Argus launches US Gulf coast crude markers for Asia-Pacific markets

Producers, trading companies and refiners are increasingly adopting West Texas Intermediate (WTI) and other Argus benchmarks at the US Gulf coast to index growing shipments of North American crude moving to Asia-Pacific, the world’s leading oil import market. This raises the need to align price signals from different regions under a single timestamp.

Argus, the world’s largest independent price reporting agency, has launched outright prices for four key US Gulf coast crude streams with a 4:30pm Singapore timestamp — WTI Houston Asian timestamp, WTI Midland Asian timestamp, LLS (Light Louisiana Sweet) Asian timestamp and Mars Asian timestamp. These Asian markers will also be expressed as differentials to the Mideast Gulf’s Dubai benchmark.

The US Gulf coast market has become a key balancing point for crudes of different qualities. It is the world’s largest refining centre, and the supplier of the marginal barrel in the global crude market. Exports from the Gulf coast now regularly reach consumers in Latin America, Europe and Asia-Pacific.

“The highly liquid markets of the US Gulf coast and the wide diversity of participants have created conditions for a series of robust price indexes, which will now be extended to Asia-Pacific with the introduction of markers with a Singapore timestamp,” Argus Media chairman and chief executive Adrian Binks said. “Argus can help facilitate the Asia-Pacific region’s burgeoning imports from the US by publishing a value for those grades of crude oil at a time relevant to the local market.”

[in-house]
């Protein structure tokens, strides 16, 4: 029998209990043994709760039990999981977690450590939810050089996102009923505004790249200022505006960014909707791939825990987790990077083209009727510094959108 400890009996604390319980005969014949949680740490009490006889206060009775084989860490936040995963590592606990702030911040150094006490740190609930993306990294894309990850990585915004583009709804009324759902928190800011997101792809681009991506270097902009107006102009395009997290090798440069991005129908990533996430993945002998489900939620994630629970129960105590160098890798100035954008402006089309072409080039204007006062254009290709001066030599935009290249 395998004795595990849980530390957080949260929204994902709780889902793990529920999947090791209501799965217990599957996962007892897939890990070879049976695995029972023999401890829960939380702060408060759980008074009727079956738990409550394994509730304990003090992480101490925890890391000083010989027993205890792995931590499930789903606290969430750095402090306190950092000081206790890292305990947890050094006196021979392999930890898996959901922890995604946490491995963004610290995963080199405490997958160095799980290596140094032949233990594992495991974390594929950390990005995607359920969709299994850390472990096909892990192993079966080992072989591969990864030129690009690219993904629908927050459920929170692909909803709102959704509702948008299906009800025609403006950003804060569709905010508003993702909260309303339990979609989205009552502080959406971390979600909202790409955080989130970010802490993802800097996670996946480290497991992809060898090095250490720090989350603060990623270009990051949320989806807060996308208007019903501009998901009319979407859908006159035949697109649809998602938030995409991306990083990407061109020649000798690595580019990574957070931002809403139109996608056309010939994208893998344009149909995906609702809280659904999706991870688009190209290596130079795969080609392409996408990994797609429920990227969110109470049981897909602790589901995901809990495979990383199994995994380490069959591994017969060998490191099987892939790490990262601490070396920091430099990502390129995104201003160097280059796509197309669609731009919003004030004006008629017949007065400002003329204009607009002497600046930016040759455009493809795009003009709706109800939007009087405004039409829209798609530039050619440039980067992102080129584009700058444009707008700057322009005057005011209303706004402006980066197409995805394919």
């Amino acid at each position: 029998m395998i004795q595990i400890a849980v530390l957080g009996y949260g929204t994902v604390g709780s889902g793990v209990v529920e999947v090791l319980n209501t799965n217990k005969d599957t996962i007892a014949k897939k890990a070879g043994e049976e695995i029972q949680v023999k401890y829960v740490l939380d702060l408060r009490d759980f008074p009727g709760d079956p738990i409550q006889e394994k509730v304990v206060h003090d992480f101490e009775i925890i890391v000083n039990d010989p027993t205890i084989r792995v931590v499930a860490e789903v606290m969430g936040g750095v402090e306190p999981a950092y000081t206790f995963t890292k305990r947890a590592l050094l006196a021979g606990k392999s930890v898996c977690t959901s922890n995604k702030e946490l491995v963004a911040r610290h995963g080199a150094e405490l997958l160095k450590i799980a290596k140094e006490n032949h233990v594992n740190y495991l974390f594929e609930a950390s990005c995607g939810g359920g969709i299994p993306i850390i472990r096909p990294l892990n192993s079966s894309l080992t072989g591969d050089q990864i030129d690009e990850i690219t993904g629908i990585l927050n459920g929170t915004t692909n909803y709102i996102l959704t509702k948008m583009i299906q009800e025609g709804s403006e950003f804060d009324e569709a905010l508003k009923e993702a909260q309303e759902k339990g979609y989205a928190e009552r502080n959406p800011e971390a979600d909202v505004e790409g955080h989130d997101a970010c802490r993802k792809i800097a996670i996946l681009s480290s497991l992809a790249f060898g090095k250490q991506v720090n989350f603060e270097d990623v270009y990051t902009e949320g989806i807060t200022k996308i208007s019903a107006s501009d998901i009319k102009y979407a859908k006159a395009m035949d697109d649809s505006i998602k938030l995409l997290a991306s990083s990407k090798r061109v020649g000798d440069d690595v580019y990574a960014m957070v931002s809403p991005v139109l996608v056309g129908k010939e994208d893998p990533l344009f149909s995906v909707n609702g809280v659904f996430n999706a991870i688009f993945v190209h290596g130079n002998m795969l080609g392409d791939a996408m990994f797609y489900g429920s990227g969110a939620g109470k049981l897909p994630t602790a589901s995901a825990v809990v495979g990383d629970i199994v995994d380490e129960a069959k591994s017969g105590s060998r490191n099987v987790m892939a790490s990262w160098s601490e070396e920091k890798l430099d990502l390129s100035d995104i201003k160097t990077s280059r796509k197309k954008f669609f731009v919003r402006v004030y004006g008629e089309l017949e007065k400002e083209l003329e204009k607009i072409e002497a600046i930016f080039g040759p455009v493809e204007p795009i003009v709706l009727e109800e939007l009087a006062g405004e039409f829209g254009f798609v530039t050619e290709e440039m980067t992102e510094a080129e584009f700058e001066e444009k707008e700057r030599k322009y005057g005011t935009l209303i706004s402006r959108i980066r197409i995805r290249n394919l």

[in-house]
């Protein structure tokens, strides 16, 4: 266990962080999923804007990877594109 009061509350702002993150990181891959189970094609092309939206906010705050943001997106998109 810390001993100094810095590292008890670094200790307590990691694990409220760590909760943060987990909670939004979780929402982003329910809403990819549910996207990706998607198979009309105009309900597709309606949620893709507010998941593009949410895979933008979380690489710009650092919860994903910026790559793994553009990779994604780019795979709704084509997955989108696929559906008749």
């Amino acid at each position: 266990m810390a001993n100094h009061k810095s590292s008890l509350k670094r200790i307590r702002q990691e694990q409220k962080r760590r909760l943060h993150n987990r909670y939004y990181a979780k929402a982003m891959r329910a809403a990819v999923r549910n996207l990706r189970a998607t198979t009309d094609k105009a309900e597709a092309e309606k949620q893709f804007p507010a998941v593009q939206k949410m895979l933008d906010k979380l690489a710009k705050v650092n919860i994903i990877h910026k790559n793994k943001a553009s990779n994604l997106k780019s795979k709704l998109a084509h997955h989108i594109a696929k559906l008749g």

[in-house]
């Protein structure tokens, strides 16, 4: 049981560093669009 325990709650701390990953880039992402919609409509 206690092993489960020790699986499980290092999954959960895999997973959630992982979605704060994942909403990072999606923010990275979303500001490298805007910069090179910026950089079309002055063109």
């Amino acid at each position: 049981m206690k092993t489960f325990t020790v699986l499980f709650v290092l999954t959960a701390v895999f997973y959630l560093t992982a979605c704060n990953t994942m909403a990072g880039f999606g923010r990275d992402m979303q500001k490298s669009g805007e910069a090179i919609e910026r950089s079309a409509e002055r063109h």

US crude exports surged to nearly 925,000 b/d in the first four months of 2017, up by 78pc from 520,000 b/d last year, according to the US Census Bureau. About a third of total exports left for destinations in Asia-Pacific in January-April. China was the largest buyer, taking nearly 215,000 b/d of US crude. Unipec, the trading arm of state-owned Chinese refiner Sinopec and the world’s largest crude importer, is buying 3mn-4mn bl/month of US crude this year, accounting for about half of China’s total.

Argus calculates crude prices at the US Gulf coast using a volume-weighted average (VWA) of trades, the method for virtually all indexed spot and term transactions in North America. The VWA methodology allows for a more accurate representation of value because every barrel counts towards the price formation process, as opposed to market-on-close methodologies used in other markets.